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Re: [teacherartexchange] NAEA( teacherartexchange digest: June 16, 2007)


From: Woody Duncan (woodyduncan_at_TeacherArtExchange)
Date: Wed Jun 20 2007 - 21:03:37 PDT

Spelling was always, and still is, a problem for me. It was always a
to learning how to write. It was not until I took classes in a community
college that the teacher simply said, "don't worry about spelling -
just write
and continue writing." She told me to simply circle the words I was
not sure
about and look them up later. A weight was lifted when I knew I would
not be
"red marked" for all those missed spelled words. Only then did I
begin to
learn to write.
My sixth graders kept an eye on my spelling when I taught. They
"politely" checked
anything I put up in the art room. Of course, now I have spell checker.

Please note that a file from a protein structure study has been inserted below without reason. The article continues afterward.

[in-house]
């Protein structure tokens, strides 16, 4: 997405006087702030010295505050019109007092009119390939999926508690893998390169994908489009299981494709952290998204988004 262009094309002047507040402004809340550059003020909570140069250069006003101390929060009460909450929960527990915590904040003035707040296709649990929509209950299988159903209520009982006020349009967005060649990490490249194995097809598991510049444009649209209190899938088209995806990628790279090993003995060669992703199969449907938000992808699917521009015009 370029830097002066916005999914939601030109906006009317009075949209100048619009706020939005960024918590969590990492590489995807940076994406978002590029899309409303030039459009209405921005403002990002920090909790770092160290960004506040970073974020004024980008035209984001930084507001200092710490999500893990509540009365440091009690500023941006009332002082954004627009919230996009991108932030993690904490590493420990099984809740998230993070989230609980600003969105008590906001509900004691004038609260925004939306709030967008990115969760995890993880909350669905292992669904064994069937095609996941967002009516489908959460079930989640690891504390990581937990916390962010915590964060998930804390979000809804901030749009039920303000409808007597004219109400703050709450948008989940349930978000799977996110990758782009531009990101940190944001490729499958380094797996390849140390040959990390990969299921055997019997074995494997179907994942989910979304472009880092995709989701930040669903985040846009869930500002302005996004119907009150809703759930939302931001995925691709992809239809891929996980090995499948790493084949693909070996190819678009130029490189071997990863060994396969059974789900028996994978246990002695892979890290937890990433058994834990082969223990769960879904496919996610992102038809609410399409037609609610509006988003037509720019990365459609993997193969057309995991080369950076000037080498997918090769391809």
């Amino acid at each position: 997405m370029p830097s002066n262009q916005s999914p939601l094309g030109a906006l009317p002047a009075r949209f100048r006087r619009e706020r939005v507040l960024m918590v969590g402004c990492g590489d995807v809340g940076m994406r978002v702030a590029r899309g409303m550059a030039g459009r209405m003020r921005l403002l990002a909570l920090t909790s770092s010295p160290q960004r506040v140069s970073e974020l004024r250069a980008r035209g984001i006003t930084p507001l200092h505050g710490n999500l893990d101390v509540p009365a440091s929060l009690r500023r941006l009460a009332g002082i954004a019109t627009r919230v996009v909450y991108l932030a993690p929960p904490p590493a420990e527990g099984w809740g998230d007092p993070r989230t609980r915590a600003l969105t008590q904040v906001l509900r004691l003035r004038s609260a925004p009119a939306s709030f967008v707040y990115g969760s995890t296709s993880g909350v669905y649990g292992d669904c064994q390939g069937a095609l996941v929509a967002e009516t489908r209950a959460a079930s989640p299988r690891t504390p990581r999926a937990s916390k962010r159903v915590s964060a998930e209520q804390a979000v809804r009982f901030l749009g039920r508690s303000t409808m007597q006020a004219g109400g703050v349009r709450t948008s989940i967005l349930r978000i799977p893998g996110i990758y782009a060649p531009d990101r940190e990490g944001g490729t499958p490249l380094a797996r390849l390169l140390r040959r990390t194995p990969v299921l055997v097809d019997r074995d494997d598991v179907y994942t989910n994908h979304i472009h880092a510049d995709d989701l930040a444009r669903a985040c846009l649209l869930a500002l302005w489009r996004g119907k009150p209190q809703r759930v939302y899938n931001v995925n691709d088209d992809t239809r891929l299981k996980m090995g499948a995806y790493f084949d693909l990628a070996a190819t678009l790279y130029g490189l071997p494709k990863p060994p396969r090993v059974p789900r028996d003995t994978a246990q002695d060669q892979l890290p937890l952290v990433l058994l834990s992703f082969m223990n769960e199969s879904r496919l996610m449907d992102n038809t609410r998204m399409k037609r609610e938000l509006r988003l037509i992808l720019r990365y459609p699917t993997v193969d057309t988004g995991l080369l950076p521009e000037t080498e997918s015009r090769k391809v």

On Jun 20, 2007, at 9:19 PM, wrote:

> I didn't mean to imply that we as teachers should ignore spelling and
> grammar, but I know what a challenge it is for children who grow up
> in homes with
> family members who are functionally illiterate or speak a different
> language.
> Language arts teachers are challenged to bridge the gaps in the
> best way they
> can. We should certainly correct errors whenever possible, but I
> would be in
> trouble without "spellchecker". It could be worse, have you ever
> read anything
> written by George Washington in the original? There wasn't any
> standardized
> spelling until the 1800's.
> Carol

Woody, Retired in Albuquerque

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